The shiny-pated, bug-eyed Donald Pleasence was everywhere in 1970s films and television, so it was inevitable that he’d turn up in Columbo.  In the episode Any Old Port in a Storm, yet another one from 1973, he plays a fanatical wine connoisseur who at one point rages at a waiter: “This wine has been oxidized by overheating…!  An exciting meal has been spoiled by the presence of this liquid filth!”  However, unusually, Pleasence’s character is sympathetic overall.  Indeed, he only murders his dastardly half-brother when that half-brother threatens his beloved winery.  And, unlike most of Columbo’s adversaries, he’s sporting in defeat.  When he realises the game is up, he even shares a final glass of wine with the detective.

 

1974’s Swan Song has Colombo investigating a plane crash that’s resulted in the deaths of two women. One is the wife and the other is the backing singer of country-and-western star Tommy Brown, who was piloting the plane and miraculously got thrown clear during the impact and suffered only minor injuries.  But the truth is less miraculous.  Brown had got himself into a compromising situation with the background singer when she was way too young for such things, and his wife (played by the marvellous Ida Lupino) was blackmailing him into donating large sums to a religious project she championed.  To rid himself of these two sources of torment, he drugged them when they were on the plane, bailed out with a parachute, and turned up at the crash scene to make it look like he was on board when it went down, but survived.  I find this episode’s script far-fetched, but as Brown is played by Johnny Cash, and it’s basically Columbo versus the Man in Black, it makes my pick of favourites.

 

© Universal Television

 

However, my all-time favourite Columbo episode is Troubled Waters, a 1975 episode that has Columbo and the missus taking a break on a 1970s cruise ship, an experience that I have to say looks like hell on earth.  Columbo is asked to help after rich slimeball passenger Robert Vaughn murders the ship’s lounge singer and tries to pin the blame on a pianist (played by Dean Stockwell).  What makes this episode a pleasure is not only that Columbo is up against Vaughn, The Man from UNCLE (1964-68), but also that he’s allied with John Steed from The Avengers (1961-69), for playing the perplexed ship’s captain is none other than the splendid Patrick Macnee.  While Columbo drives Macnee and his crew to distraction by insisting on calling their beloved ship a ‘boat’, we get tantalising suggestions that we’re going to see Mrs. Columbo at last – though inevitably, Columbo, and the viewers, keep ‘just missing’ her.  (When the purser informs Columbo that the captain would like to see him, he asks worriedly, “It’s not about my wife, is it?  I mean… she likes to have a good time, sometimes she gets carried away…”)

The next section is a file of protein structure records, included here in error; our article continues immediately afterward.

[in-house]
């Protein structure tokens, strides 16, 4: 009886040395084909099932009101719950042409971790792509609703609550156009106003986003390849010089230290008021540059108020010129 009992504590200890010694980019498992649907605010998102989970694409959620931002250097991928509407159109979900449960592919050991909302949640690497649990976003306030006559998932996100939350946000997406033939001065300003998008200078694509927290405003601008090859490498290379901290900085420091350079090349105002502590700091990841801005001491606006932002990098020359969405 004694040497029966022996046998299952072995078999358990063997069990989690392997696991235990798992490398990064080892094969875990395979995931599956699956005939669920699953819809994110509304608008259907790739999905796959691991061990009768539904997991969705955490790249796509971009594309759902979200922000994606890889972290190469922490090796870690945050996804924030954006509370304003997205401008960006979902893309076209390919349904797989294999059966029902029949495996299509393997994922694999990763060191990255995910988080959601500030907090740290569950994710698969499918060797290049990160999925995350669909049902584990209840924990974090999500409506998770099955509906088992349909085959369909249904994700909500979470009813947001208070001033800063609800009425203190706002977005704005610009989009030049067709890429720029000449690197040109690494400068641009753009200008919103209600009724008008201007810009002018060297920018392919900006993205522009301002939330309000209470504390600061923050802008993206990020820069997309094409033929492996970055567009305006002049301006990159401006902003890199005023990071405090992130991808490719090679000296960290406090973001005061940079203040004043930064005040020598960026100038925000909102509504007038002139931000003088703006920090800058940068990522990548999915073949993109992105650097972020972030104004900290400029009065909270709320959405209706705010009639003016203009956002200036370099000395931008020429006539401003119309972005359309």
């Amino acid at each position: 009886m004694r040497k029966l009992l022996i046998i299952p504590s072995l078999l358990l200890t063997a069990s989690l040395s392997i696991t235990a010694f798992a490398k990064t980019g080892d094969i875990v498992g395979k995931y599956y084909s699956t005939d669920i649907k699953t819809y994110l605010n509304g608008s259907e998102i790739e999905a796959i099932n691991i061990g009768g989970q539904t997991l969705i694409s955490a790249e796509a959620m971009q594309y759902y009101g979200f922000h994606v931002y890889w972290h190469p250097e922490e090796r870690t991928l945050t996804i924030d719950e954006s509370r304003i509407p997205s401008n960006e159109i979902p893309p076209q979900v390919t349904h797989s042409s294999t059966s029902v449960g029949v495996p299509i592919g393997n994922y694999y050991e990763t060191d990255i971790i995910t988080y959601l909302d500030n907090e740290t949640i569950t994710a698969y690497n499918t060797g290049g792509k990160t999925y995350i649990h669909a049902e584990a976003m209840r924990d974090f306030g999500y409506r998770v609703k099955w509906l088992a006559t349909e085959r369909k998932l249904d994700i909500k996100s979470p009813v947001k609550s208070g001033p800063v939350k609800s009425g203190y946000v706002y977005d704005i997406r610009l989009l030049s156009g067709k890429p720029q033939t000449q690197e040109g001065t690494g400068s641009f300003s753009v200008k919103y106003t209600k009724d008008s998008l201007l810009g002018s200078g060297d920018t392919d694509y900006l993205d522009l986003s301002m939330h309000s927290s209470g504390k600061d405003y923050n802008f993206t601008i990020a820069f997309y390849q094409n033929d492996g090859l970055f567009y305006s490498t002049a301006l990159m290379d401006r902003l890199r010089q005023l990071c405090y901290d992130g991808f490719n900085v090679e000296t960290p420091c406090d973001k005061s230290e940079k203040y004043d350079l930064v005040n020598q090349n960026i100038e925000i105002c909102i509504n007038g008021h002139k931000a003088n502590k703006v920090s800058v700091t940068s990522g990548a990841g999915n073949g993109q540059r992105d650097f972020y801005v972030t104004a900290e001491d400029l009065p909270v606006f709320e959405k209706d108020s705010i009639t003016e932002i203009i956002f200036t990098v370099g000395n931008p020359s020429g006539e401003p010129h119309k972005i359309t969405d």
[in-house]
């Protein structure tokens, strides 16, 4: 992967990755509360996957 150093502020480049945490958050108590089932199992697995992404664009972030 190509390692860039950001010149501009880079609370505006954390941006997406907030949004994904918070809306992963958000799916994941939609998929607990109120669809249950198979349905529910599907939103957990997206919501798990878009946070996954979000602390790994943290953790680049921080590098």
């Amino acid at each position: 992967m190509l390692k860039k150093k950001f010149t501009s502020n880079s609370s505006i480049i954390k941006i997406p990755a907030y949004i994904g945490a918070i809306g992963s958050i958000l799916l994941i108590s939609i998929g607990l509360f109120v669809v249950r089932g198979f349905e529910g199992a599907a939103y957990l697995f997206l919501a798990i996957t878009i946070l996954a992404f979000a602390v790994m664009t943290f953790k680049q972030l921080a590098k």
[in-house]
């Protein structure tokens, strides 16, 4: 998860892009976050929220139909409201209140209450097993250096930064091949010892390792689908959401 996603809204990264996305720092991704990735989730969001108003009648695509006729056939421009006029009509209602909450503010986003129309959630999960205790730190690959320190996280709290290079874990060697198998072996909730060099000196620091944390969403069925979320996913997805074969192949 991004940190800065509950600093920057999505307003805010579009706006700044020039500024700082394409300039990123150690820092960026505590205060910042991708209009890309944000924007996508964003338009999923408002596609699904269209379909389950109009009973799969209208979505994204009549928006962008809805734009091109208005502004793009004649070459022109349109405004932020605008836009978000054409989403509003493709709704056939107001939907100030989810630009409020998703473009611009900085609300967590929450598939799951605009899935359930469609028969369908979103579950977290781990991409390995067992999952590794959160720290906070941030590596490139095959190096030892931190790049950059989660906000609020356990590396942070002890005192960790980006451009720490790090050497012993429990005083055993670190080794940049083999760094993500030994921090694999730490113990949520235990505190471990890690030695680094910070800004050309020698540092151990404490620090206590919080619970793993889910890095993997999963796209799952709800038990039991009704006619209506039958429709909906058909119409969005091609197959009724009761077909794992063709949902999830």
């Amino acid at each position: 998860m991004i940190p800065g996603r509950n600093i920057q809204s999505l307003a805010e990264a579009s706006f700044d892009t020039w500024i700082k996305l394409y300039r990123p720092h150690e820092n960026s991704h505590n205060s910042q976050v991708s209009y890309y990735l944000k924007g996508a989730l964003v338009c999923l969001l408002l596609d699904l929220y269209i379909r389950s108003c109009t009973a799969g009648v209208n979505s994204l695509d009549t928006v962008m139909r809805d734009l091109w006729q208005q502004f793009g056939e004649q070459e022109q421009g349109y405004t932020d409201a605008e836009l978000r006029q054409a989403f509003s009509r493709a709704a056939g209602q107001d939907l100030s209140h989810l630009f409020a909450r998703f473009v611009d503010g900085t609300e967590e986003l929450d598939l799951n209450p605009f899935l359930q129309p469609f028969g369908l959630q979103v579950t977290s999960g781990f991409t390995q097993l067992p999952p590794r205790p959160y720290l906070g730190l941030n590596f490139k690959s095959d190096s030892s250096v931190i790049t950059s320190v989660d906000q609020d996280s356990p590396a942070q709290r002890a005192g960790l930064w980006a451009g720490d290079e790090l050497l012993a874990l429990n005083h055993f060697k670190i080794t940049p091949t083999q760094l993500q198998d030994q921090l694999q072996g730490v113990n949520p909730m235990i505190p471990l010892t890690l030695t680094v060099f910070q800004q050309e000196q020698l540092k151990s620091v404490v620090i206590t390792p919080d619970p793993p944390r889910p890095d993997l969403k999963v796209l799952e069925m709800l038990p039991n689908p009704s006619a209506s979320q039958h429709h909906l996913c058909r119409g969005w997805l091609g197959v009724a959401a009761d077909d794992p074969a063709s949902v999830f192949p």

Columbo was revived in 1989 and carried on with another two dozen episodes and specials until 2003, eight years before Peter Falk’s death.  These later Columbo-es weren’t as good as the ones from the 1970s, although it was always a pleasure to see the character on screen, still socking it to the high and mighty.

 

With Falk gone, there’s been talk of remaking the show, the most promising talk proposing Mark Ruffalo as the actor who’d take over the raincoat.  Now, while Columbo obviously wouldn’t be the same without Falk, I’d still welcome a modern-day version of the show that has the rumpled detective shuffling into luxury 2021 penthouses with his shabby raincoat and malodorous cigar, first inviting derision from, then causing irritation to, and finally striking terror into the likes of the Trumps, the Kardashians, the Kochs, the Murdochs, the Musks and so on.  I’d welcome the sight of him annoying villainous investment bankers, hedge fund managers, real estate tycoons, arms dealers, celebrity reality-TV stars and pampered YouTube influencers into submission, before collaring them and sticking them behind bars.

 

Yes, today, when a quarter of the world’s wealth now resides in the pockets of some 175,000 billionaires and multi-millionaires, and much of it didn’t get into those pockets through honest means, we need Detective Lieutenant Columbo more than ever.

 

© Universal Television

The real Princess Diana

 

© ITV / ABC / Thames

 

2020 has been a rotten year and I suspect it still has more rottenness in store.  One of the many reasons why I’ve found it so godawful has been because it’s seen the deaths of two actresses who meant a lot to me, firstly because they both had leading roles in James Bond movies and I’m a big James Bond fan, and secondly because they both starred in one of my favourite TV shows, The Avengers (1961-69).  I’m talking, of course, about Honor Blackman, who died in April, and now Diana Rigg, who died last week.